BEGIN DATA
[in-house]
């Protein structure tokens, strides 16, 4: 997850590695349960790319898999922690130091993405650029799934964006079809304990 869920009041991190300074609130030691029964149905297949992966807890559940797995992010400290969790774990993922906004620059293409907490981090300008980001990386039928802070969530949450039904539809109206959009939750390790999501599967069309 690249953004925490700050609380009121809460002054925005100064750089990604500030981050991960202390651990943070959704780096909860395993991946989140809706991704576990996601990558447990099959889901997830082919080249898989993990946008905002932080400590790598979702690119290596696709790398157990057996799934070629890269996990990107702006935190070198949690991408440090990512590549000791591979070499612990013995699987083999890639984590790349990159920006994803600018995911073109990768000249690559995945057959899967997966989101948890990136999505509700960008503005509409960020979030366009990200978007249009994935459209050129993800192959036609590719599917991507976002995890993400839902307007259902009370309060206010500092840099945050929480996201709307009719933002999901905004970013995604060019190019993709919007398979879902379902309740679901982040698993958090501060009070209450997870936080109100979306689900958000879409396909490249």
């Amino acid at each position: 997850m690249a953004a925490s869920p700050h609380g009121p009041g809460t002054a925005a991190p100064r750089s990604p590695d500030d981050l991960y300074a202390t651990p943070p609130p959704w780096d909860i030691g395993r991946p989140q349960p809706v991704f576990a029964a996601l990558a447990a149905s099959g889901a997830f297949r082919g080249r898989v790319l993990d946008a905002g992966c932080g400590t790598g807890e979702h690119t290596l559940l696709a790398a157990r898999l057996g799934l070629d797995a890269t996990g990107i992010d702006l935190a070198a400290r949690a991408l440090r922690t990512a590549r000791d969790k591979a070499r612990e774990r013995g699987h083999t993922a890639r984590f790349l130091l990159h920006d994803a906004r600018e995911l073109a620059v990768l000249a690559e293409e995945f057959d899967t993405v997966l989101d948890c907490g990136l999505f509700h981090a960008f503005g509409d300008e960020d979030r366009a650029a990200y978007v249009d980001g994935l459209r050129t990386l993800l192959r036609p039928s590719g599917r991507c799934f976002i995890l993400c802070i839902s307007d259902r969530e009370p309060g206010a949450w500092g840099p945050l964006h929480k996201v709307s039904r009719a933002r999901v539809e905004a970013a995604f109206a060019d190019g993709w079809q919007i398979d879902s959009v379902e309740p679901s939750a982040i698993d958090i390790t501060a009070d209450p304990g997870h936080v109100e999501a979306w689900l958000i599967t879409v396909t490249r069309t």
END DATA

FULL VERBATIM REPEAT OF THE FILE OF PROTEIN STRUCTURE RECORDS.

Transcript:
[in-house]
């Protein structure tokens, strides 16, 4: 997850590695349960790319898999922690130091993405650029799934964006079809304990 869920009041991190300074609130030691029964149905297949992966807890559940797995992010400290969790774990993922906004620059293409907490981090300008980001990386039928802070969530949450039904539809109206959009939750390790999501599967069309 690249953004925490700050609380009121809460002054925005100064750089990604500030981050991960202390651990943070959704780096909860395993991946989140809706991704576990996601990558447990099959889901997830082919080249898989993990946008905002932080400590790598979702690119290596696709790398157990057996799934070629890269996990990107702006935190070198949690991408440090990512590549000791591979070499612990013995699987083999890639984590790349990159920006994803600018995911073109990768000249690559995945057959899967997966989101948890990136999505509700960008503005509409960020979030366009990200978007249009994935459209050129993800192959036609590719599917991507976002995890993400839902307007259902009370309060206010500092840099945050929480996201709307009719933002999901905004970013995604060019190019993709919007398979879902379902309740679901982040698993958090501060009070209450997870936080109100979306689900958000879409396909490249």
């Amino acid at each position: 997850m690249a953004a925490s869920p700050h609380g009121p009041g809460t002054a925005a991190p100064r750089s990604p590695d500030d981050l991960y300074a202390t651990p943070p609130p959704w780096d909860i030691g395993r991946p989140q349960p809706v991704f576990a029964a996601l990558a447990a149905s099959g889901a997830f297949r082919g080249r898989v790319l993990d946008a905002g992966c932080g400590t790598g807890e979702h690119t290596l559940l696709a790398a157990r898999l057996g799934l070629d797995a890269t996990g990107i992010d702006l935190a070198a400290r949690a991408l440090r922690t990512a590549r000791d969790k591979a070499r612990e774990r013995g699987h083999t993922a890639r984590f790349l130091l990159h920006d994803a906004r600018e995911l073109a620059v990768l000249a690559e293409e995945f057959d899967t993405v997966l989101d948890c907490g990136l999505f509700h981090a960008f503005g509409d300008e960020d979030r366009a650029a990200y978007v249009d980001g994935l459209r050129t990386l993800l192959r036609p039928s590719g599917r991507c799934f976002i995890l993400c802070i839902s307007d259902r969530e009370p309060g206010a949450w500092g840099p945050l964006h929480k996201v709307s039904r009719a933002r999901v539809e905004a970013a995604f109206a060019d190019g993709w079809q919007i398979d879902s959009v379902e309740p679901s939750a982040i698993d958090i390790t501060a009070d209450p304990g997870h936080v109100e999501a979306w689900l958000i599967t879409v396909t490249r069309t």